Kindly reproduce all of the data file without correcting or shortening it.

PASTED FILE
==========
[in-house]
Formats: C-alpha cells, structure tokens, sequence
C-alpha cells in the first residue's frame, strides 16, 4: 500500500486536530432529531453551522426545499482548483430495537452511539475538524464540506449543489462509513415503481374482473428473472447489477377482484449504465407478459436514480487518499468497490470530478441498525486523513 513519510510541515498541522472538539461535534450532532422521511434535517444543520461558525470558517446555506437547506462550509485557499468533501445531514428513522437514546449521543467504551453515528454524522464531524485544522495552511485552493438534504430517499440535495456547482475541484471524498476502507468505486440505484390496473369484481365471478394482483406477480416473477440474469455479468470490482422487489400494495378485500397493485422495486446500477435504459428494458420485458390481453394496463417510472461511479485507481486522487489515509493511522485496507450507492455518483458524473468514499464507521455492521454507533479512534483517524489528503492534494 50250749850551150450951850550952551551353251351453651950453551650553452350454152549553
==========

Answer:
[in-house]
Formats: C-alpha cells, structure tokens, sequence
C-alpha cells in the first residue's frame, strides 16, 4: 500500500486536530432529531453551522426545499482548483430495537452511539475538524464540506449543489462509513415503481374482473428473472447489477377482484449504465407478459436514480487518499468497490470530478441498525486523513 513519510510541515498541522472538539461535534450532532422521511434535517444543520461558525470558517446555506437547506462550509485557499468533501445531514428513522437514546449521543467504551453515528454524522464531524485544522495552511485552493438534504430517499440535495456547482475541484471524498476502507468505486440505484390496473369484481365471478394482483406477480416473477440474469455479468470490482422487489400494495378485500397493485422495486446500477435504459428494458420485458390481453394496463417510472461511479485507481486522487489515509493511522485496507450507492455518483458524473468514499464507521455492521454507533479512534483517524489528503492534494 50250749850551150450951850550952551551353251351453651950453551650553452350454152549553